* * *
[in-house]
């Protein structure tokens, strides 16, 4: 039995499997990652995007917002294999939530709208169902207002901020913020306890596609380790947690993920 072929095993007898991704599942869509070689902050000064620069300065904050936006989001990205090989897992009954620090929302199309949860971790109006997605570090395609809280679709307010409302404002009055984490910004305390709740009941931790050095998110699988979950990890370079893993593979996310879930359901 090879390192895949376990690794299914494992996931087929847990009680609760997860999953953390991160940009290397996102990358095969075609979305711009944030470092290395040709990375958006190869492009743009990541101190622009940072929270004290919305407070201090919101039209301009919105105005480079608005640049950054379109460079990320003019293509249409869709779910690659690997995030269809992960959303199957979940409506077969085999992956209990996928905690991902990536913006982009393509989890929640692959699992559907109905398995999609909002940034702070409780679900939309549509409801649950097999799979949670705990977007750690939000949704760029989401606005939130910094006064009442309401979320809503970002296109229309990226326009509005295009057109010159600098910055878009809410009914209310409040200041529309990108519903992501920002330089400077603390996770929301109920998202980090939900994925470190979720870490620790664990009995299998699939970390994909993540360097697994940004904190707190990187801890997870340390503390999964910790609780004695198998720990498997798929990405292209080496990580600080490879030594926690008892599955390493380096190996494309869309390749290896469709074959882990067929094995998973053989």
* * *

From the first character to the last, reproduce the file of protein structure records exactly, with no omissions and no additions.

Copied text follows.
[in-house]
């Protein structure tokens, strides 16, 4: 039995499997990652995007917002294999939530709208169902207002901020913020306890596609380790947690993920 072929095993007898991704599942869509070689902050000064620069300065904050936006989001990205090989897992009954620090929302199309949860971790109006997605570090395609809280679709307010409302404002009055984490910004305390709740009941931790050095998110699988979950990890370079893993593979996310879930359901 090879390192895949376990690794299914494992996931087929847990009680609760997860999953953390991160940009290397996102990358095969075609979305711009944030470092290395040709990375958006190869492009743009990541101190622009940072929270004290919305407070201090919101039209301009919105105005480079608005640049950054379109460079990320003019293509249409869709779910690659690997995030269809992960959303199957979940409506077969085999992956209990996928905690991902990536913006982009393509989890929640692959699992559907109905398995999609909002940034702070409780679900939309549509409801649950097999799979949670705990977007750690939000949704760029989401606005939130910094006064009442309401979320809503970002296109229309990226326009509005295009057109010159600098910055878009809410009914209310409040200041529309990108519903992501920002330089400077603390996770929301109920998202980090939900994925470190979720870490620790664990009995299998699939970390994909993540360097697994940004904190707190990187801890997870340390503390999964910790609780004695198998720990498997798929990405292209080496990580600080490879030594926690008892599955390493380096190996494309869309390749290896469709074959882990067929094995998973053989």